Data Protection | Data Recovery | File Protection | File Recovery | General | Undelete

Undelete 11 coming soon – User Feedback Drives New Features

by Gary Quan 4. January 2019 09:38

Soon to be released is a new major version of Undelete. I have been able to preview a pre-release version of this new Undelete and wanted to share the new enhancements. These changes were driven from current Undelete customer feedback looking for further improvement of the product. In a later blog, I will go into each new feature in more detail, but for now, I just wanted to briefly list some of these new features that will be soon available to you.

Ø  New User Interface: Undelete now has a familiar File Explorer-like interface that is easy to navigate, which makes it easy to find and recover deleted files.

o   The interface is also much faster and more responsive than before.

o   A Drag and Drop feature has been added to easily recover local files from the Undelete Recovery Bin.

 

Ø  Expanded File version protection: In previous Undelete editions, the popular ‘Versioning’ feature was limited to just Microsoft Office files. This versioning protection has been expanded to other file types.  This means that if you accidently save a new version of a file with incorrect changes, Undelete can help you go back to the previous version to recover from those unwanted changes.

Ø  Enhance Search Wizard: Expanded search capabilities have been added to help find the user’s deleted files in instances where the user cannot recall the name of the file or where it was located. This includes wild card names search capabilities, plus deleted date ranges, plus who deleted the file.

Ø  Inclusion List: For those users who only want specific deleted folders, file names, or file types to be protected, they can now specify them with this inclusion list capability.

Ø  Cloud Support: The Common Recovery Bin can now be stored or located in the cloud using OneDrive and other hosting capabilities. This has several benefits, including saving space on your local storage, plus protecting these recovery files from security threats like ransomware.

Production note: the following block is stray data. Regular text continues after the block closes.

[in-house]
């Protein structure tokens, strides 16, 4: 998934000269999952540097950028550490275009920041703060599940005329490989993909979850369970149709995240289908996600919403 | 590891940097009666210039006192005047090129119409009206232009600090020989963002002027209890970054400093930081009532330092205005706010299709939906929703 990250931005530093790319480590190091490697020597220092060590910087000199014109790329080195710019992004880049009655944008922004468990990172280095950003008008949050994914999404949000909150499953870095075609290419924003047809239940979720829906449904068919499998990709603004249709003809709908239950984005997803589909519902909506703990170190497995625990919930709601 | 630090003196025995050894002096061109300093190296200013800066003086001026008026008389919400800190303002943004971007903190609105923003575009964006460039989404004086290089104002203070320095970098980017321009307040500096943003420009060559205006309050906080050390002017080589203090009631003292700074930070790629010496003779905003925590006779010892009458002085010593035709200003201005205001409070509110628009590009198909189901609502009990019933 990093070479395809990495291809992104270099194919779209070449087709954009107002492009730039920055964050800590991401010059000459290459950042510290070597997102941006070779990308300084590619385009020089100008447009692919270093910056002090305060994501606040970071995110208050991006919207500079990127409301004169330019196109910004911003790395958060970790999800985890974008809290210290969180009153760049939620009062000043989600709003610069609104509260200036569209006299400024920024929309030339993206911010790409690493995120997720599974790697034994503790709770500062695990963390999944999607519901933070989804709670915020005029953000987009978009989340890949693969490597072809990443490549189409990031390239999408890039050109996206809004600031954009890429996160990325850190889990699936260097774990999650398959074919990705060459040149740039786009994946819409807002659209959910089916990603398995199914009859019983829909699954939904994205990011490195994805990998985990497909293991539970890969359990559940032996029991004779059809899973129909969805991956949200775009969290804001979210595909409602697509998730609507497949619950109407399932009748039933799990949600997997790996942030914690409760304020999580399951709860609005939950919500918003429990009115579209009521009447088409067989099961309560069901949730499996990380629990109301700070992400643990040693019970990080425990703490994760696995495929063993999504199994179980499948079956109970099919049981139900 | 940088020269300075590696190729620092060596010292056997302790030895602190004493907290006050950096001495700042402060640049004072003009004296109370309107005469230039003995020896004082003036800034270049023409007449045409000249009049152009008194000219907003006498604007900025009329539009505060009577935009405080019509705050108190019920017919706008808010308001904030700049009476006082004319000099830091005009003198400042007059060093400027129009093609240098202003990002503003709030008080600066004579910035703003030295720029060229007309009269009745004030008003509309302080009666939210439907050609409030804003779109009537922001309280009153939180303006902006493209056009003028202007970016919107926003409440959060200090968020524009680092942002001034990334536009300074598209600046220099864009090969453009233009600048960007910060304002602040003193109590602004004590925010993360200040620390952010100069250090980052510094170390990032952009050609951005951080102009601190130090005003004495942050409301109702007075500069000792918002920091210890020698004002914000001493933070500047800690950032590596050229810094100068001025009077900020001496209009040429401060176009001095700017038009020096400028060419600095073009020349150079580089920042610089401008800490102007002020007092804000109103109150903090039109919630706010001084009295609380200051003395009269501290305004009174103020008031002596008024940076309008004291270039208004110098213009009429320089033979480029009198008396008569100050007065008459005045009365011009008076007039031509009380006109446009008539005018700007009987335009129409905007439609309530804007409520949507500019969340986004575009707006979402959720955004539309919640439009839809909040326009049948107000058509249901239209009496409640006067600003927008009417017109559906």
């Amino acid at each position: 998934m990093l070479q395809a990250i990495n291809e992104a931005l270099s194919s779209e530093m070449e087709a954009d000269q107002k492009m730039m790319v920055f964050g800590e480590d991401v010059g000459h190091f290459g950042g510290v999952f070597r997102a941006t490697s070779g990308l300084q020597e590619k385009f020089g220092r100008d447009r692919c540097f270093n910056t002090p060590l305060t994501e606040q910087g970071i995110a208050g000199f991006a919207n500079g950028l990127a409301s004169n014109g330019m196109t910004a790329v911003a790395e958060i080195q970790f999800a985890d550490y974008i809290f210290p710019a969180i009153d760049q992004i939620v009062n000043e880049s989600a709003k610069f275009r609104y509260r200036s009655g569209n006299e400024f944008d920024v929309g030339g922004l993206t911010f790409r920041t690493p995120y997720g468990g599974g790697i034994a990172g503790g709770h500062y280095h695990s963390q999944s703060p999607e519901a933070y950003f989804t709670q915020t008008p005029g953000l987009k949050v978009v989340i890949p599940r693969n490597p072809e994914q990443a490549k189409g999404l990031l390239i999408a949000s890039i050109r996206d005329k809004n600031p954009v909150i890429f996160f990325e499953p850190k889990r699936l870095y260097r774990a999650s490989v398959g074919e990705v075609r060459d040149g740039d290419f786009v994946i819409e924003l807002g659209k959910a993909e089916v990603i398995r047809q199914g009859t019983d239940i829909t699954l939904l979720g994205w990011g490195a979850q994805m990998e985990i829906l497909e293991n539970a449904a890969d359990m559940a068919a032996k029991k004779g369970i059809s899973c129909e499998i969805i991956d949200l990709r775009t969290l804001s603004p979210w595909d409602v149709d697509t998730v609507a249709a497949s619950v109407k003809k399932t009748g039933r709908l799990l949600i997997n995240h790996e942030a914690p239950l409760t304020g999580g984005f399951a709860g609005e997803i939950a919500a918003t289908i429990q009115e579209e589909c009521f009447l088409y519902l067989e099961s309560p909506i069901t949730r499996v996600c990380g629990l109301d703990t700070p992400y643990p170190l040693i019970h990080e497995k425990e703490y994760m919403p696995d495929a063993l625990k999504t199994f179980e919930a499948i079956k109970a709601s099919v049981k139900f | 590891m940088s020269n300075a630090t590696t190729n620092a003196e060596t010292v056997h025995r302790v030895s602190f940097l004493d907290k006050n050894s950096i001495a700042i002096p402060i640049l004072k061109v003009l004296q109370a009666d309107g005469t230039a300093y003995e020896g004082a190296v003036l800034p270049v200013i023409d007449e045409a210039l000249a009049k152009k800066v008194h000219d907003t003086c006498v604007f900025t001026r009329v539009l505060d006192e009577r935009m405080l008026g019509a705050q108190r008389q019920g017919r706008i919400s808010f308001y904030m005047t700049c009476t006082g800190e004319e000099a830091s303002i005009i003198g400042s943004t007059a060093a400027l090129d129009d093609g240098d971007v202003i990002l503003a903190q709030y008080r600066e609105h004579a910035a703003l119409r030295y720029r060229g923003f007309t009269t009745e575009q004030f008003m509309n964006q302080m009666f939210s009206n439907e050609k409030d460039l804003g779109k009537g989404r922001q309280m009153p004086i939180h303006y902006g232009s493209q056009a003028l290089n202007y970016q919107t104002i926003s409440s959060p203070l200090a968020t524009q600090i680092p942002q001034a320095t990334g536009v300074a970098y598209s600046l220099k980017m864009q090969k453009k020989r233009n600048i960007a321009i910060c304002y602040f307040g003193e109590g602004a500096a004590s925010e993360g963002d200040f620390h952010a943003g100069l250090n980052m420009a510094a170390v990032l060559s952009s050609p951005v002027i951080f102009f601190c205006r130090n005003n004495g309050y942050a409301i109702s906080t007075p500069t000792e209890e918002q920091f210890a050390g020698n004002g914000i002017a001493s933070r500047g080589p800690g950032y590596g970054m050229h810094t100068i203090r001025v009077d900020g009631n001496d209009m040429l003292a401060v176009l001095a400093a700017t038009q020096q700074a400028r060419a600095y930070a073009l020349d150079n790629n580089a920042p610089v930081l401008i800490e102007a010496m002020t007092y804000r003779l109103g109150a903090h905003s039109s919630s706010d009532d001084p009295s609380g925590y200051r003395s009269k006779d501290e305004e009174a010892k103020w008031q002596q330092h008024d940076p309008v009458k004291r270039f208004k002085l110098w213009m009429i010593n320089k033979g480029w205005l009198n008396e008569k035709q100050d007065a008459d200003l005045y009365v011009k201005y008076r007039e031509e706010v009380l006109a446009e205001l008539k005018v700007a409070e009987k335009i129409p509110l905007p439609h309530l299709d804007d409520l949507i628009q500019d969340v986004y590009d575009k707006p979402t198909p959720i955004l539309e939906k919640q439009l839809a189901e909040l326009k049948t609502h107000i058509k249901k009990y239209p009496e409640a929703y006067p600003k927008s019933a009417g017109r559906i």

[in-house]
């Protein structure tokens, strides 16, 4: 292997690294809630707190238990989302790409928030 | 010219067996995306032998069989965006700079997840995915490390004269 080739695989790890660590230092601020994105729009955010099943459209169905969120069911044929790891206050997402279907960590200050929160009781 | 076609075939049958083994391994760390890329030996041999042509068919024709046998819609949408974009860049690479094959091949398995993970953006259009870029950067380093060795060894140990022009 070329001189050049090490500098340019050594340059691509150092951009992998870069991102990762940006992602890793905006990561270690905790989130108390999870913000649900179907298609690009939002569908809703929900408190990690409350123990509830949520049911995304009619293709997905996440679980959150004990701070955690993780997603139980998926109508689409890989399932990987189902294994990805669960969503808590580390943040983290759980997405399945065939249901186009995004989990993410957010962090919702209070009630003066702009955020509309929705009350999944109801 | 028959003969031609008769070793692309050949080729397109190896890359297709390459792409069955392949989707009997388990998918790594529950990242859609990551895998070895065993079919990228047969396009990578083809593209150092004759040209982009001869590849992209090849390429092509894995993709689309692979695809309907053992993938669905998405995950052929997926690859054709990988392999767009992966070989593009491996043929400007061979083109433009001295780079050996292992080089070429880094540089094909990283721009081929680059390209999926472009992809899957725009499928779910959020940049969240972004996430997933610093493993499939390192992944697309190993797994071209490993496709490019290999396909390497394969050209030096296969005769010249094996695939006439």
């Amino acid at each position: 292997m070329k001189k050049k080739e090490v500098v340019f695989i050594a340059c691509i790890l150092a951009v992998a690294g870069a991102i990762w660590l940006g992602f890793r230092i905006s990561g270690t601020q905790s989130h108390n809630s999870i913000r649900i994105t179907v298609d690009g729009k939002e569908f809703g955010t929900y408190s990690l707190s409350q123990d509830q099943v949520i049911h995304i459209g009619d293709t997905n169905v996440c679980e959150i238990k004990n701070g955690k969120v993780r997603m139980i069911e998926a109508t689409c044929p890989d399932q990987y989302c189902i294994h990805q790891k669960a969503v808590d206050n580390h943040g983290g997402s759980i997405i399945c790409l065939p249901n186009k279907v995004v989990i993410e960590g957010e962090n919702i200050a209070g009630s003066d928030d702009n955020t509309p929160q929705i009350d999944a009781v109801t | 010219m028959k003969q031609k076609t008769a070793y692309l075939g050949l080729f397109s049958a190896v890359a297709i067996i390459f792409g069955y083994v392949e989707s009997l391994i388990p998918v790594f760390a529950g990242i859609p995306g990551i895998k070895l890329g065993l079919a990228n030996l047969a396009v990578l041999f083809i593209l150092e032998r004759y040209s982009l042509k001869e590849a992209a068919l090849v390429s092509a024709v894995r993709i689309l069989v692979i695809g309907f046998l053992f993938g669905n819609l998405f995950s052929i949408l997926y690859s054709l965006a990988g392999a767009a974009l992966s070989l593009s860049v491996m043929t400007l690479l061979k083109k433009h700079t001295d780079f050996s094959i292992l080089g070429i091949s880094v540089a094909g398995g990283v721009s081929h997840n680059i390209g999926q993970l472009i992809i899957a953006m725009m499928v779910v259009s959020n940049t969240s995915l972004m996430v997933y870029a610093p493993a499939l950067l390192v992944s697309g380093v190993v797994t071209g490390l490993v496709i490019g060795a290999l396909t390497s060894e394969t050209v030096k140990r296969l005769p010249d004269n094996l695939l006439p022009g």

I look forward to our customers using this new and improved release of Undelete.

Tags:

Data Protection | Cloud | Data Recovery | General | Undelete

Solving the IO Blender Effect with Software-Based Caching

by Spencer Allingham 5. July 2018 07:30

First, let me explain exactly what the IO Blender Effect is, and why it causes a problem in virtualized environments such as those from VMware or Microsoft’s Hyper-V.



This is typically what storage IO traffic would look like when everything is working well. You have the least number of storage IO packets, each carrying a large payload of data down to the storage. Because the data is arriving in large chunks at a time, the storage controller has the opportunity to create large stripes across its media, using the least number of storage-level operations before being able to acknowledge that the write has been successful.



Unfortunately, all too often the Windows Write Driver is forced to split data that it’s writing into many more, much smaller IO packets. These split IO situations cause data to be transferred far less efficiently, and this adds overhead to each write and subsequent read. Now that the storage controller is only receiving data in much smaller chunks at a time, it can only create much smaller stripes across its media, meaning many more storage operations are required to process each gigabyte of storage IO traffic.


This is not only true when writing data, but also if you need to read that data back at some later time.

But what does this really mean in real-world terms?

It means that an average gigabyte of storage IO traffic that should take perhaps 2,000 or 3,000 storage IO packets to complete, is now taking 30,000, or 40,000 storage IO packets instead. The data transfer has been split into many more, much smaller, fractured IO packets. Each storage IO operation that has to be generated takes a measurable amount of time and system resource to process, and so this is bad for performance! It will cause your workloads to run slower than they should, and this will worsen over time unless you perform some time and resource-costly maintenance.

So, what about the IO Blender Effect?

Well, the IO Blender Effect can amplify the performance penalty (or Windows IO Performance Tax) in a virtualized environment. Here’s how it works…

 

As the small, fractured IO traffic from several virtual machines passes through the physical host hypervisor (Hyper-V server or VMware ESX server), the hypervisor acts like a blender. It mixes these IO streams, which causes a randomization of the storage IO packets, before sending out what is now a chaotic mess of small, fractured and now very random IO streams out to the storage controller.